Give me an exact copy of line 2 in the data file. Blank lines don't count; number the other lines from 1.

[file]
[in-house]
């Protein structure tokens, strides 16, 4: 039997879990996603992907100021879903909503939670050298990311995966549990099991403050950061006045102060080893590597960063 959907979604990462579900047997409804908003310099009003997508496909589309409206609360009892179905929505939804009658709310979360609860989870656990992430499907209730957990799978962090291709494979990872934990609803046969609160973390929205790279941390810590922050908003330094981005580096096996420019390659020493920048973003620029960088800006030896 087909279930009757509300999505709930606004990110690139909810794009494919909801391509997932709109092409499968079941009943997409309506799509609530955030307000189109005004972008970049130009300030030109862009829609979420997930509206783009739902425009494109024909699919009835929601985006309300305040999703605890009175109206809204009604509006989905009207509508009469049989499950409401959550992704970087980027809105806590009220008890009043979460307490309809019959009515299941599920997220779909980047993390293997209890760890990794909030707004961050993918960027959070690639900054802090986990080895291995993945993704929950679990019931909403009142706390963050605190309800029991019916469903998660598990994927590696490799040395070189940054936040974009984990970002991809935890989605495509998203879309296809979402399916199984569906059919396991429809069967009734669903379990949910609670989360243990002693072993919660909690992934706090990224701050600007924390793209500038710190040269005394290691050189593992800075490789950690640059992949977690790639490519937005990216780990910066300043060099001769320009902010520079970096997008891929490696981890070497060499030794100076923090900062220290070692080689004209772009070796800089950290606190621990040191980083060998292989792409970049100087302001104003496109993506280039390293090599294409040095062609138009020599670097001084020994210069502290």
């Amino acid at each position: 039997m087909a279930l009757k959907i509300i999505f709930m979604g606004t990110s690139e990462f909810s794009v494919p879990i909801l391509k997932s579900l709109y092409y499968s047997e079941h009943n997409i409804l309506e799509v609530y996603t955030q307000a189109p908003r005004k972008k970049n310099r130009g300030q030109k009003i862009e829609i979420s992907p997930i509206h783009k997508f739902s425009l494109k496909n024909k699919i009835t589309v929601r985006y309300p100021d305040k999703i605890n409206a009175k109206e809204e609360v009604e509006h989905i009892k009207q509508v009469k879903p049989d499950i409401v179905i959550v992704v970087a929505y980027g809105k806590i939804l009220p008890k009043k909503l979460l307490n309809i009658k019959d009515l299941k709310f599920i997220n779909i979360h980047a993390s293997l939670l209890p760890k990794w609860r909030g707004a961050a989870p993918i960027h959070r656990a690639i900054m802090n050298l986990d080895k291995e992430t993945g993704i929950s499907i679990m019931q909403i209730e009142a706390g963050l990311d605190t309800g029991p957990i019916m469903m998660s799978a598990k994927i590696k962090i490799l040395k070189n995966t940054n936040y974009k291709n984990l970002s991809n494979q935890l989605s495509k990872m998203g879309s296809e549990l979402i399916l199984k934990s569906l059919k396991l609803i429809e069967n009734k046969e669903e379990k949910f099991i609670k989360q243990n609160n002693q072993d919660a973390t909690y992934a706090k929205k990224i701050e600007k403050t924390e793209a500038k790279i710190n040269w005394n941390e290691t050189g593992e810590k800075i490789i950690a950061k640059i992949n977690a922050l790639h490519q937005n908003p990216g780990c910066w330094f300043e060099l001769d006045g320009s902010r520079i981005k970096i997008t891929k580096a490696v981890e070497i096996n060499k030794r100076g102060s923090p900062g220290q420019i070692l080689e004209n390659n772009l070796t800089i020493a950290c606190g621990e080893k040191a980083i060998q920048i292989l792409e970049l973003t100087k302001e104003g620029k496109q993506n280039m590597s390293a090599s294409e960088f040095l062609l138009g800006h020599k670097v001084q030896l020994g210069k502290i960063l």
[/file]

């Protein structure tokens, strides 16, 4: 039997879990996603992907100021879903909503939670050298990311995966549990099991403050950061006045102060080893590597960063 959907979604990462579900047997409804908003310099009003997508496909589309409206609360009892179905929505939804009658709310979360609860989870656990992430499907209730957990799978962090291709494979990872934990609803046969609160973390929205790279941390810590922050908003330094981005580096096996420019390659020493920048973003620029960088800006030896 087909279930009757509300999505709930606004990110690139909810794009494919909801391509997932709109092409499968079941009943997409309506799509609530955030307000189109005004972008970049130009300030030109862009829609979420997930509206783009739902425009494109024909699919009835929601985006309300305040999703605890009175109206809204009604509006989905009207509508009469049989499950409401959550992704970087980027809105806590009220008890009043979460307490309809019959009515299941599920997220779909980047993390293997209890760890990794909030707004961050993918960027959070690639900054802090986990080895291995993945993704929950679990019931909403009142706390963050605190309800029991019916469903998660598990994927590696490799040395070189940054936040974009984990970002991809935890989605495509998203879309296809979402399916199984569906059919396991429809069967009734669903379990949910609670989360243990002693072993919660909690992934706090990224701050600007924390793209500038710190040269005394290691050189593992800075490789950690640059992949977690790639490519937005990216780990910066300043060099001769320009902010520079970096997008891929490696981890070497060499030794100076923090900062220290070692080689004209772009070796800089950290606190621990040191980083060998292989792409970049100087302001104003496109993506280039390293090599294409040095062609138009020599670097001084020994210069502290």